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Galangal leaves are large, elongated, and have a blade-like shape. Long stems grow straight up from the underground rhizome and the leaves can reach 25 to 35 centimeters in length. Galangal leaves are aromatic and pungent. The flavor of the leaves is similar to ginger, with a subtle spice and hints of citrus.
Galangal leaves are available year-round.
Galangal, also known as Galanga, Kah, Laos root and Garingal, is a tropical plant and member of the Zingiberaceae family. It is related to ginger and is more commonly known for its root than its leaves. Galangal leaves are most often used as an herb and flavoring agent.
Galangal leaves are used to impart flavor to soups, stews, curries and chutneys. Leaves should be washed prior to use, and any blemished areas removed. The flavors of the Galangal leaf compliment meats, fish and shellfish, and pair well with citrus, garlic, and tamarind. Store Galangal leaves in the crisper drawer, wrapped in plastic for up to a week.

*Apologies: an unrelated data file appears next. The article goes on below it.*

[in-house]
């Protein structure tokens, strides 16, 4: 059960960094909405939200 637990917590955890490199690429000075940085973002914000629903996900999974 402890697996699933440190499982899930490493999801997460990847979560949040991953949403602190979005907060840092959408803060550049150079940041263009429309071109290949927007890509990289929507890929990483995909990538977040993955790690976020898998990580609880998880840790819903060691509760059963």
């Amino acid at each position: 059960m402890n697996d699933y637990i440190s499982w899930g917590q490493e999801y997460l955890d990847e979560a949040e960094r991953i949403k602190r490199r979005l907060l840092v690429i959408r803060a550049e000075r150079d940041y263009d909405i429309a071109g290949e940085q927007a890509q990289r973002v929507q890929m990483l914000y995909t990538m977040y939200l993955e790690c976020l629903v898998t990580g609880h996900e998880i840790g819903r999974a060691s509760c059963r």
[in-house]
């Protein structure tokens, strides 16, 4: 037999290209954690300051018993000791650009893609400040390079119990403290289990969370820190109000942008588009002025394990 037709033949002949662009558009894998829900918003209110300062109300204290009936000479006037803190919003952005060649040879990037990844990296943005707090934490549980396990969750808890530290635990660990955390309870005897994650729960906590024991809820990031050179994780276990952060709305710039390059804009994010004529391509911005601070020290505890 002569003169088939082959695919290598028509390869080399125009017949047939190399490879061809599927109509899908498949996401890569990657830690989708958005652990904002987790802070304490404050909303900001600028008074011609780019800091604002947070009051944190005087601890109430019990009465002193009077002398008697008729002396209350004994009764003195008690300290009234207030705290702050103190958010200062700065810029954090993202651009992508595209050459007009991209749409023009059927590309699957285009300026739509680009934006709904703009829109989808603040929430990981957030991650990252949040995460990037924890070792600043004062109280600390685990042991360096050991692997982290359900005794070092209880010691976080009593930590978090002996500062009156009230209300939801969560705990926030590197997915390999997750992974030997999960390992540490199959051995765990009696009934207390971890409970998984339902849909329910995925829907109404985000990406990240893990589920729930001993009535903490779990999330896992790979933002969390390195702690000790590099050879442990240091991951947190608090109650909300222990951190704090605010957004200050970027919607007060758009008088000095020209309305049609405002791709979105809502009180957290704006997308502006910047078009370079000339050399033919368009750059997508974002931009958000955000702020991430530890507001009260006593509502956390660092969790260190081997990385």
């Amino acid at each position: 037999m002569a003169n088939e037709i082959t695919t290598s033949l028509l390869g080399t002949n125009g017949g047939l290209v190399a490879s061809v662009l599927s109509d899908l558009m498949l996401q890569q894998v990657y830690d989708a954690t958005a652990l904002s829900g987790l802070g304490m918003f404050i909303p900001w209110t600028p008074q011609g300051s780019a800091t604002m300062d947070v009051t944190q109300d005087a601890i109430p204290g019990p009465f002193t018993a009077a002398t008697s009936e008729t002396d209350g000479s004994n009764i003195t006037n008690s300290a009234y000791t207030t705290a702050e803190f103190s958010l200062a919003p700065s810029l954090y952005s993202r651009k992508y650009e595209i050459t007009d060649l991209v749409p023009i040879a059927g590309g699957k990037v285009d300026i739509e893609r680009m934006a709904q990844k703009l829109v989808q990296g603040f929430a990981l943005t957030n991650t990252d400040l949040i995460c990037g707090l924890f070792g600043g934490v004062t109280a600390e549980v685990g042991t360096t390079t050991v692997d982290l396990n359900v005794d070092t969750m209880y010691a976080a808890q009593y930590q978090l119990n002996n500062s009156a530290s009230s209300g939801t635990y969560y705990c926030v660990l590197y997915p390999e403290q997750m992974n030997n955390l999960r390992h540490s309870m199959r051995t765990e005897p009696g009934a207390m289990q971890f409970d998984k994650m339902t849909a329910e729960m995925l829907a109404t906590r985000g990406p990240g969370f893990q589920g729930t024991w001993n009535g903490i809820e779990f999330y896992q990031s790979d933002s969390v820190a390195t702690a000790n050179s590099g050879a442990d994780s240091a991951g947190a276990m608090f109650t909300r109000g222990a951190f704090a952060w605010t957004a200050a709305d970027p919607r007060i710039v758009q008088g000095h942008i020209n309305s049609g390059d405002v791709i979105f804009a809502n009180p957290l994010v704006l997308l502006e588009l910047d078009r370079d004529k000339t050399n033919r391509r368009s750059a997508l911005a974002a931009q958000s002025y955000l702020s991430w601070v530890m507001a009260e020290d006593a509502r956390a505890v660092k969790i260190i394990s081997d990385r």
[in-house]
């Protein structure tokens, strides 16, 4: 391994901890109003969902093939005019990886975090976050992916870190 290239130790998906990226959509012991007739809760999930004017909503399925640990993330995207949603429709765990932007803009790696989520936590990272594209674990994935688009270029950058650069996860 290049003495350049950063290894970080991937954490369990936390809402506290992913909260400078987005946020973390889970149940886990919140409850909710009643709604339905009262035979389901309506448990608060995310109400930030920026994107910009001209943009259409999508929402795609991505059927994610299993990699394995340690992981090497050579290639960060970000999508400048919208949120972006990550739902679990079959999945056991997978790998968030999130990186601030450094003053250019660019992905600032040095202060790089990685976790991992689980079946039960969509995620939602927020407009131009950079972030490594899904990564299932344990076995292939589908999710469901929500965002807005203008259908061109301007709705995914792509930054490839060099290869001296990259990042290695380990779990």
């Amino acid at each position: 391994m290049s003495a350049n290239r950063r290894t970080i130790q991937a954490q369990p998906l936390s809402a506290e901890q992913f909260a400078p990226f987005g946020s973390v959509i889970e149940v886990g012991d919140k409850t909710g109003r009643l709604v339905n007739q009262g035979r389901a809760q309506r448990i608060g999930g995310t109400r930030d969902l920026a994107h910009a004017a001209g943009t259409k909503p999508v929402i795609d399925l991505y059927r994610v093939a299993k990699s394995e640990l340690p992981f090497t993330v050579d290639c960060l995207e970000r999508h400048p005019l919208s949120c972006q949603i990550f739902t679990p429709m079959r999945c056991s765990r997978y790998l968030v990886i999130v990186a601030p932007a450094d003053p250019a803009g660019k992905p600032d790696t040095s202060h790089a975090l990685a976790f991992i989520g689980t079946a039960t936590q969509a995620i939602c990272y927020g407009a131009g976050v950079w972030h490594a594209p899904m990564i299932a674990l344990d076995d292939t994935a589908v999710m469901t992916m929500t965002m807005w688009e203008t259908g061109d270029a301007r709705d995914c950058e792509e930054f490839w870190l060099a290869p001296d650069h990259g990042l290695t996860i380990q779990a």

Galangal has a rich history in cooking, but it is most often the root and not the leaf that is recognized. The Galangal leaf is used in Malaysian traditional medicine, especially for after-birth care. Galangal leaves are used in bath water, and are believed to stimulate circulation and help with post-pregnancy rheumatism.
Galangal probably originated in Southeast Asia, specifically in southern China, where it was used as a medicinal herb. Galangal is now cultivated in Thailand, Malaysia and Indonesia. Its name is likely derived from the Arabic translation of its Chinese name, Liang Jiang (meaning high, good ginger). Galangal leaves are commonly used in Asia and in the Middle East. In the United States, Galangal leaves can be found in Asian markets.
Recipes that include Galangal Leaves. One is easiest, three is harder.
|Pan Cuisine||Beef Liver & Galangal Leaves Chutney - Naga Chutney|